Avoiding Chronic Fatigue

Source: www,sxc.hu

Source: www,sxc.hu

As we observed in a previous blog about Chronic Fatigue Syndrome (CFS), many mission workers are prime candidates for suffering from this particularly pernicious illness.  Having said that, while we want to take this opportunity to warn people against it, we must be clear that this is an illness which can strike anyone.  It is a genuine medical condition and it is not a psychosomatic condition or a state of mind.

Nevertheless, it is also clear that while it can attack anybody, many of the people who suffer from it are overworked or highly stressed, and it appears that something about being under stress may weaken the victim’s ability to resist CFS, which typically follows a viral infection when the body’s immune reserves are already low.  So here are some of the steps that we can take to minimise the risk of succumbing to CFS.

Avoid getting ill!  Field health awareness training often forms part of the initial training for mission workers, but after our initial training we all tend to assume we know it all.  That’s when we fall into bad habits.  So it does no harm to review the basics.  Avoiding dehydration and exposure to the sun, maintaining a healthy diet, regular handwashing, taking appropriate prophylactics (particularly for malaria), ensuring our inoculations are up to date, and taking vitamin pills if necessary are all ways of ensuring that we remain generally healthy and avoid infection.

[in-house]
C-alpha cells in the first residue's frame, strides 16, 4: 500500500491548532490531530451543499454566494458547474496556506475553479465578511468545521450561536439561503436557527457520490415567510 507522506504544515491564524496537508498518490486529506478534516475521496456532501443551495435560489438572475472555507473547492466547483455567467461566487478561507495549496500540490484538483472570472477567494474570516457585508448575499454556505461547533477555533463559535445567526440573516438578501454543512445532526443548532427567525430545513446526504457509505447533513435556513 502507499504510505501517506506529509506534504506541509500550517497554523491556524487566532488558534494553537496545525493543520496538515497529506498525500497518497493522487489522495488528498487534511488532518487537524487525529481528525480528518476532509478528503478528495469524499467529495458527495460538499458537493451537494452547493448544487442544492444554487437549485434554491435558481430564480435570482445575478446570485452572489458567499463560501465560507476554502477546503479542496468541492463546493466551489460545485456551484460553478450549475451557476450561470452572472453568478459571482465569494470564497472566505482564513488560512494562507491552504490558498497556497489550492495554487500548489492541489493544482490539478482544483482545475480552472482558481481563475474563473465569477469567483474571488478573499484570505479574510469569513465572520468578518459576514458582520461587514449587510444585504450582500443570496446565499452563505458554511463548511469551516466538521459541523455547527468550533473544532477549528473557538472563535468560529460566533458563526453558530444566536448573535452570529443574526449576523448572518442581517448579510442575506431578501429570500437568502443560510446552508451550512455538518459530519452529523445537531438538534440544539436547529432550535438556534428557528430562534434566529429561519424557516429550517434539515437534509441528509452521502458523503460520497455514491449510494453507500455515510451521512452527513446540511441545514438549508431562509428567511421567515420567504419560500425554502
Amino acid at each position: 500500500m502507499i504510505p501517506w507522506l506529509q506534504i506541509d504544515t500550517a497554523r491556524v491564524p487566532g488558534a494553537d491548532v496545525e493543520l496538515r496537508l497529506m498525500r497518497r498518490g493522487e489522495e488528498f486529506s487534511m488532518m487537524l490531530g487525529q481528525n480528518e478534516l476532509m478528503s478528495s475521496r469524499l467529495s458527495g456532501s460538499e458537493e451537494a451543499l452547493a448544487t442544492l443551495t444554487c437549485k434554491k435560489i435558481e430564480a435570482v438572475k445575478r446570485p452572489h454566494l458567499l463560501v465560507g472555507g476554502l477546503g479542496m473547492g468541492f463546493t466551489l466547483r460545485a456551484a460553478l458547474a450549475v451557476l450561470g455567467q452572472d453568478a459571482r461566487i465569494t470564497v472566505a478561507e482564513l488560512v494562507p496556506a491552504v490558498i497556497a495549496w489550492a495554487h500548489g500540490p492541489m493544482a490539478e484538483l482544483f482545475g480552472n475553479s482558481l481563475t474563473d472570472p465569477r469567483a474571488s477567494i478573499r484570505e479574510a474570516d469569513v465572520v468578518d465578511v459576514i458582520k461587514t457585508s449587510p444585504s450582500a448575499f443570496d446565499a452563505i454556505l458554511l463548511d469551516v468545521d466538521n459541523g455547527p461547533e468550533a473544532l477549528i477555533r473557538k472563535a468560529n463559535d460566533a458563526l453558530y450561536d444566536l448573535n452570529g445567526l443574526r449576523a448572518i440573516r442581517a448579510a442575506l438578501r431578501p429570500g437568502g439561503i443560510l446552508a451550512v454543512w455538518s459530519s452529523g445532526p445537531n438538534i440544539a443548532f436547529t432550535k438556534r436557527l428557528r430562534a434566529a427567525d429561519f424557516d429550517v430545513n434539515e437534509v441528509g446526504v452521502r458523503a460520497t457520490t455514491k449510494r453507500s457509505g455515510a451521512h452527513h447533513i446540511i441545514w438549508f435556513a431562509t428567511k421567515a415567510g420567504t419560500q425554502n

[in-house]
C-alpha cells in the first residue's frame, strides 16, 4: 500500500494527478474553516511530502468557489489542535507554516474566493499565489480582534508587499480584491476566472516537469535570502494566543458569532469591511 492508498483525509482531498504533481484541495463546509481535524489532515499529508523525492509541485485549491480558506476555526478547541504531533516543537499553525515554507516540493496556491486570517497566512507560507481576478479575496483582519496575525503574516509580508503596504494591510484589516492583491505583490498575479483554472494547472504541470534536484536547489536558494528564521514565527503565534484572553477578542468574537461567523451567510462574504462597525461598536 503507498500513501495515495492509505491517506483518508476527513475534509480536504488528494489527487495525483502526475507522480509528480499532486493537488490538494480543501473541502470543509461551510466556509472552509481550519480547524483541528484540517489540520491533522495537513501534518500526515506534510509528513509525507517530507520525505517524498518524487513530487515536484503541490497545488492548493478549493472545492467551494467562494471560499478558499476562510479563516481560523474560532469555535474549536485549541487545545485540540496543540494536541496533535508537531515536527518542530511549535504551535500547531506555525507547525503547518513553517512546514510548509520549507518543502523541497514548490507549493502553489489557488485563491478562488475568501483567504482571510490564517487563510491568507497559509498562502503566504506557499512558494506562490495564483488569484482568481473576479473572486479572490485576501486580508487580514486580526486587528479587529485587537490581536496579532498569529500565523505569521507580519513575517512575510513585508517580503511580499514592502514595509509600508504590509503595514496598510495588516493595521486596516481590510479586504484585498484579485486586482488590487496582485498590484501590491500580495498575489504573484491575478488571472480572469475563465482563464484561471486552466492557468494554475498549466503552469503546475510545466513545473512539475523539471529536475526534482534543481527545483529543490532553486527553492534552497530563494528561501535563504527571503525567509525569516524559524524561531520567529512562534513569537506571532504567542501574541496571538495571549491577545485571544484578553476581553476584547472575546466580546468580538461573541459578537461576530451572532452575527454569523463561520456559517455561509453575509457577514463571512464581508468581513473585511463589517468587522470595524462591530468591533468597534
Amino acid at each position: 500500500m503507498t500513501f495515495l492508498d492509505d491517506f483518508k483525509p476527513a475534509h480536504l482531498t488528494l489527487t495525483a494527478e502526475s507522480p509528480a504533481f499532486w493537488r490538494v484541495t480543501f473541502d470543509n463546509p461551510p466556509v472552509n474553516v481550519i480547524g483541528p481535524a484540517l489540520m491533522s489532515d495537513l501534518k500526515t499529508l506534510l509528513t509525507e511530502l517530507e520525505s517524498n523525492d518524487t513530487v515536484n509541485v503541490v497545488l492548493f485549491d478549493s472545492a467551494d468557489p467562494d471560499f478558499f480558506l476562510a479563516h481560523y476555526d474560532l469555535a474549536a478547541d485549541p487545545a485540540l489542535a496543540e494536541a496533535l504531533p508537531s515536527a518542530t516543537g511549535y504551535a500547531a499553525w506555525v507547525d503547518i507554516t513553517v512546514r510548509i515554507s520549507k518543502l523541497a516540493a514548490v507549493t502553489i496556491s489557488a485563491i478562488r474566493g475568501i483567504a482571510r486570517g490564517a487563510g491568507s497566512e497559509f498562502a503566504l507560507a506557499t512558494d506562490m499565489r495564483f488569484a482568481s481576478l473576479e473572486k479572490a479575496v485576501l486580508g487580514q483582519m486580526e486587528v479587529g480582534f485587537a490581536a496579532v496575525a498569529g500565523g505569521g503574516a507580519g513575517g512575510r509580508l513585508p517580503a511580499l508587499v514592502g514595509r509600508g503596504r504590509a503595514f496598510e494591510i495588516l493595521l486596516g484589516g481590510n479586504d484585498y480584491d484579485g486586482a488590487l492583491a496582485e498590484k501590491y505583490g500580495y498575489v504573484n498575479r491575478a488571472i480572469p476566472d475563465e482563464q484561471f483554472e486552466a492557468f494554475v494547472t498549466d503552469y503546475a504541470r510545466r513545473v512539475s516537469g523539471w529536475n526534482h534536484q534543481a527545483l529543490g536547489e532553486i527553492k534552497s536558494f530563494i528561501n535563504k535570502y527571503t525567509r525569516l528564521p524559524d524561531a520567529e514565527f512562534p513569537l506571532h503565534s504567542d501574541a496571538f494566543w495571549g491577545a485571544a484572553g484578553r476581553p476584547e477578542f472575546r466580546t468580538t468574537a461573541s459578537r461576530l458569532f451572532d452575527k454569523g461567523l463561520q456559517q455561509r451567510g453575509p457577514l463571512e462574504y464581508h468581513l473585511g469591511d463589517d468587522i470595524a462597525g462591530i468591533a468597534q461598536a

Look after number 1!  Taking care of yourself is not a popular concept among mission workers, who often think in terms of ‘laying down our lives’, but if we have a calling on our lives, surely our primary responsibility is to ensure that we stay well enough to fulfil that calling.  It is futile to work hard at it for a couple of years and then find ourselves invalided out of the field.  Way back in the seventeenth century Vincent de Paul, who himself was a noted charity worker, wrote:

It is a trick of the Devil, which he employs to deceive good souls,

to incite them to do more than they are able,

in order that they may no longer be able to do anything.

 

Souce: (www.sxc.hu)

Souce: (www.sxc.hu)

Recognise our motivation.  While I’m sure we would all primarily claim to be serving God, what lies behind that motivation?  Despite our common belief that we are unconditionally loved by God, and are assured of our salvation, I find plenty of evidence that many of us are still trying to earn God’s love and pay for our place in heaven.  Or perhaps we are trying to prove to a long-dead grandparent, teacher or pastor that we can actually achieve something with our lives despite what they told us.  Others may be trying to gain significance, or to meet their own personal need to be needed.